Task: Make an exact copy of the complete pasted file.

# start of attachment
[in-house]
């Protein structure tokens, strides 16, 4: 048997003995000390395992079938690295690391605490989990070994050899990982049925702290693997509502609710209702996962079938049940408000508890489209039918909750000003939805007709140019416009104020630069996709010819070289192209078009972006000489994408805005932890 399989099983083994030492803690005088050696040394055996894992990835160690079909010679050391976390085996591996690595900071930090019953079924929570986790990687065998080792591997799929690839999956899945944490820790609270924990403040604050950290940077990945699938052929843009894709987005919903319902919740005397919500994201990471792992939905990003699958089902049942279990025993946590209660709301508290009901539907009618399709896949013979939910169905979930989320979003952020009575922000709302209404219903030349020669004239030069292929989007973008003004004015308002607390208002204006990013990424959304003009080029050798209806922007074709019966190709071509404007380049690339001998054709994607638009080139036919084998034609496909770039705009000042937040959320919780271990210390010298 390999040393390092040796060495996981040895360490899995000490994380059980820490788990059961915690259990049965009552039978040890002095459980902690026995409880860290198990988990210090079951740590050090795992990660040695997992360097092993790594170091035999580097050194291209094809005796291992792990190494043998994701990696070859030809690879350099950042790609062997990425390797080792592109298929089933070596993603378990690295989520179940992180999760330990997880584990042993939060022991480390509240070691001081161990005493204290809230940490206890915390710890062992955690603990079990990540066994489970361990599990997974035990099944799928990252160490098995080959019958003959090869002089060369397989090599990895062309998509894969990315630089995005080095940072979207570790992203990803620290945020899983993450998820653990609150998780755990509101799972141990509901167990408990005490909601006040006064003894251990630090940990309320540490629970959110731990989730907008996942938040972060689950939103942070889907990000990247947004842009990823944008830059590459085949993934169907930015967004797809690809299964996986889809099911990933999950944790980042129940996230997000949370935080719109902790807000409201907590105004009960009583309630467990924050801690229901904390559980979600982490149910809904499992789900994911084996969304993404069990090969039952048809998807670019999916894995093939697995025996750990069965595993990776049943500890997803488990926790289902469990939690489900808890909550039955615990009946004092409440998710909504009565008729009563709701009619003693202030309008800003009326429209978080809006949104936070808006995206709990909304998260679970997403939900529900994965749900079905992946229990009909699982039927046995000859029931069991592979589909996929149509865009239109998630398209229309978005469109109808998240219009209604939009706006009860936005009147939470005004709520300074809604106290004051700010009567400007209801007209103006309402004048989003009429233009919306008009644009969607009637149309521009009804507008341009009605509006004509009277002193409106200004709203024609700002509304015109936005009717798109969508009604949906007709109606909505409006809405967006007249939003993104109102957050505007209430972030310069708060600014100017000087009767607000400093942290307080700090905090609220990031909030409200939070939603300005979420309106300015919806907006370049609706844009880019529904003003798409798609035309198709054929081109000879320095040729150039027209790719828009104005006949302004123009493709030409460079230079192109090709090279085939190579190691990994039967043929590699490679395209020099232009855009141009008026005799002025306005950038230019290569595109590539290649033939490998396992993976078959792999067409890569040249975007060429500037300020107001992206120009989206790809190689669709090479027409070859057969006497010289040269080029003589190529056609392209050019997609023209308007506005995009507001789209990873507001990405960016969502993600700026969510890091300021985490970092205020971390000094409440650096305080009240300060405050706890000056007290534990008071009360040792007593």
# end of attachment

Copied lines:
[in-house]
């Protein structure tokens, strides 16, 4: 048997003995000390395992079938690295690391605490989990070994050899990982049925702290693997509502609710209702996962079938049940408000508890489209039918909750000003939805007709140019416009104020630069996709010819070289192209078009972006000489994408805005932890 399989099983083994030492803690005088050696040394055996894992990835160690079909010679050391976390085996591996690595900071930090019953079924929570986790990687065998080792591997799929690839999956899945944490820790609270924990403040604050950290940077990945699938052929843009894709987005919903319902919740005397919500994201990471792992939905990003699958089902049942279990025993946590209660709301508290009901539907009618399709896949013979939910169905979930989320979003952020009575922000709302209404219903030349020669004239030069292929989007973008003004004015308002607390208002204006990013990424959304003009080029050798209806922007074709019966190709071509404007380049690339001998054709994607638009080139036919084998034609496909770039705009000042937040959320919780271990210390010298 390999040393390092040796060495996981040895360490899995000490994380059980820490788990059961915690259990049965009552039978040890002095459980902690026995409880860290198990988990210090079951740590050090795992990660040695997992360097092993790594170091035999580097050194291209094809005796291992792990190494043998994701990696070859030809690879350099950042790609062997990425390797080792592109298929089933070596993603378990690295989520179940992180999760330990997880584990042993939060022991480390509240070691001081161990005493204290809230940490206890915390710890062992955690603990079990990540066994489970361990599990997974035990099944799928990252160490098995080959019958003959090869002089060369397989090599990895062309998509894969990315630089995005080095940072979207570790992203990803620290945020899983993450998820653990609150998780755990509101799972141990509901167990408990005490909601006040006064003894251990630090940990309320540490629970959110731990989730907008996942938040972060689950939103942070889907990000990247947004842009990823944008830059590459085949993934169907930015967004797809690809299964996986889809099911990933999950944790980042129940996230997000949370935080719109902790807000409201907590105004009960009583309630467990924050801690229901904390559980979600982490149910809904499992789900994911084996969304993404069990090969039952048809998807670019999916894995093939697995025996750990069965595993990776049943500890997803488990926790289902469990939690489900808890909550039955615990009946004092409440998710909504009565008729009563709701009619003693202030309008800003009326429209978080809006949104936070808006995206709990909304998260679970997403939900529900994965749900079905992946229990009909699982039927046995000859029931069991592979589909996929149509865009239109998630398209229309978005469109109808998240219009209604939009706006009860936005009147939470005004709520300074809604106290004051700010009567400007209801007209103006309402004048989003009429233009919306008009644009969607009637149309521009009804507008341009009605509006004509009277002193409106200004709203024609700002509304015109936005009717798109969508009604949906007709109606909505409006809405967006007249939003993104109102957050505007209430972030310069708060600014100017000087009767607000400093942290307080700090905090609220990031909030409200939070939603300005979420309106300015919806907006370049609706844009880019529904003003798409798609035309198709054929081109000879320095040729150039027209790719828009104005006949302004123009493709030409460079230079192109090709090279085939190579190691990994039967043929590699490679395209020099232009855009141009008026005799002025306005950038230019290569595109590539290649033939490998396992993976078959792999067409890569040249975007060429500037300020107001992206120009989206790809190689669709090479027409070859057969006497010289040269080029003589190529056609392209050019997609023209308007506005995009507001789209990873507001990405960016969502993600700026969510890091300021985490970092205020971390000094409440650096305080009240300060405050706890000056007290534990008071009360040792007593």